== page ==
Faux Locs or Curly Afro?….Check
Flowy Dresses?….A Few
Endless Flower Snapchat Filter Selfies?…Ummm
Ready to be a Carefree Black Girl? Maybe. I’ve always been the weird one out of my group of friends. Growing up lower class as an only child on my moms side gave me pretty streamlined influences. I quickly found that you quickly get the “lame” title when your favorite movie is The Matrix and your mother refuses to spend $200 on Jordans. I even more rapidly learned to conform where I could. I listened to the right music (Remember Waka Flocka and 2000’s Lil Wayne?) and said the right things to make me seem way more hood than I really was (If you were wondering I lived on Beatties Ford in Charlotte, NC). Eventually I kind of lost the line where my quirkiness ended and my new persona started…and this pretty much carried me into college. When I got comfortable enough at UNC Chapel Hill, I allowed bits of my weird personality to combine with my social upbringing, which somehow still made me feel like an outcast.
Then all of a sudden a new hashtag started up- Carefree Black Girl. As many of you know, in response to the media’s reinforced and repetitive images of black women (mammy, career driven b****, seductress, masculine dummy, or any combo of the aforementioned) the Carefree Black Girl was supposed to positively showcase girls who broke away from these stereotypes and didn’t give a damn who was watching.
Excitedly, I remember going through hashtags and eagerly pulling up IG pictures of women with the label. Maybe I had finally found a place to frame my personality and interests. To my small delight, beautiful, fierce women like Solange Knowles and Zoe Kravitz were getting all types of praise. To make it even better, even my chocolate sisters were out there poppin’ too (trust many an article about colorism to come btw) and were getting all the love for their melanin rich skin. However, after a while I noticed that most of the Carefree Black Girls featured the same aesthetic. I’m pretty sure we all know it. Huge 3C curls, septum piercing, bold lipstick, designer clothes- pictures all taken professionally or semi-professionally in a field or other backdrop with soft sunlight illuminating a pretty face. I realized none of that was me. Hell, to be quite honest, I don’t even consider myself photogenic enough to take pictures like that.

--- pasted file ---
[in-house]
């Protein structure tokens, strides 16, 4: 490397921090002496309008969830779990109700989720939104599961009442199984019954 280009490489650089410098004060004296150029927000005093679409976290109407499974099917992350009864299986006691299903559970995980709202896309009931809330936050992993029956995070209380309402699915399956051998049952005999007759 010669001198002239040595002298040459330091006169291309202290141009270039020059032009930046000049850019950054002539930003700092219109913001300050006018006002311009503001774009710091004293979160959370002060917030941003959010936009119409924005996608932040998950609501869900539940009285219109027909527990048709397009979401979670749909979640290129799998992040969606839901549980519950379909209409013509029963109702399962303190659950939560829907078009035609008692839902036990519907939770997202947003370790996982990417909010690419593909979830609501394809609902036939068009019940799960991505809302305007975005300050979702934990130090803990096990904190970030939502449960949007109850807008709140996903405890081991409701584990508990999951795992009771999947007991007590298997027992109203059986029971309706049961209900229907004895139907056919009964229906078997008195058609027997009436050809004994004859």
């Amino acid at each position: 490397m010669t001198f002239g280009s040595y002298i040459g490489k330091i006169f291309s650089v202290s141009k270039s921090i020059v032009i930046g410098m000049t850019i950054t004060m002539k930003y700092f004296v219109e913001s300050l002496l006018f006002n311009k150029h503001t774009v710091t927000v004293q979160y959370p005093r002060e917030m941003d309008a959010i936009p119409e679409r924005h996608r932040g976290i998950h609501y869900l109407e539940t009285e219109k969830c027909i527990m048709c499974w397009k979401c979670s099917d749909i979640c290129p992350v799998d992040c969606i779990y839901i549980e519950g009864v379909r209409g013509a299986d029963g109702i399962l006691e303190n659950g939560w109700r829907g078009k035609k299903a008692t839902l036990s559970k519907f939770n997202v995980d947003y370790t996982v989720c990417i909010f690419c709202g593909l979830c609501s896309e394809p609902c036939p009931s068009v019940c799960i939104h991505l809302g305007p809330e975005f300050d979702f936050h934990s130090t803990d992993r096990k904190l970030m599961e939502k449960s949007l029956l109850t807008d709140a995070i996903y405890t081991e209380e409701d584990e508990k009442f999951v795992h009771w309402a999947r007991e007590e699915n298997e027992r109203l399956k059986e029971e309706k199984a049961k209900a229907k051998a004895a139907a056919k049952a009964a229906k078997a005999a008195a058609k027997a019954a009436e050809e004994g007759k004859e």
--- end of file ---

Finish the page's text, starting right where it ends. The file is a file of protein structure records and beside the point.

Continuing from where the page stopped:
Then there’s the idea of what a Carefree Black Girl should act like to figure out. Does it mean they unapologetically play Pokemon Go and go braless and can effortlessly flirt with men? Does it mean they secretly excel in a STEM major even though they’re poets on the surface? Does it really mean they just don’t care about what people think about them…ever? None of these things apply to me, so disappointedly, I’ve felt the need to reject the image.
Admittedly, I understand that I could be completely out of line with these assumptions about what it means to be a Carefree Black Girl- although upon an initial search I did find that The Root did a similar article (found here) echoing some of the same sentiments. At the end of the day the label/hashtag can be how you make it. If you like, I love it.
But what about us who still feel like the oddball? Those of us who have that #BlackGirlMagic that’s not necessarily tied to graduating with a 3.8 or being a great athlete or having amazing artistic talent? Those of us who still don’t fit into the aesthetic of the Black Nerd turned Carefree Black Girl? My all time favorite show is Buffy the Vampire Slayer but I will still live tweet Power. My playlist will go from Kevin Gates to Sia to Ariana Grande. I have 5 piercings that aren’t on my face but am too afraid to get a tattoo. I work for a non-profit. I say Black Lives Matter almost daily. What does that make me?
I guess I say all this to affirm what many of you already know, which is black women are way too diverse for any label to really fit. This isn’t some revolutionary call to stop using Carefree Black Girl or create some new hashtag to include more types of black women. This is a call for all my fellow black women out there who can’t mold themselves into any label so far. It’s okay. Continue to be you-unapologetically. There are more of us than you could possibly imagine.
P.S. Buffy the Vampire Slayer is really the best show ever. Go watch it on Netflix.
P.S.S. Pleeassee give me feedback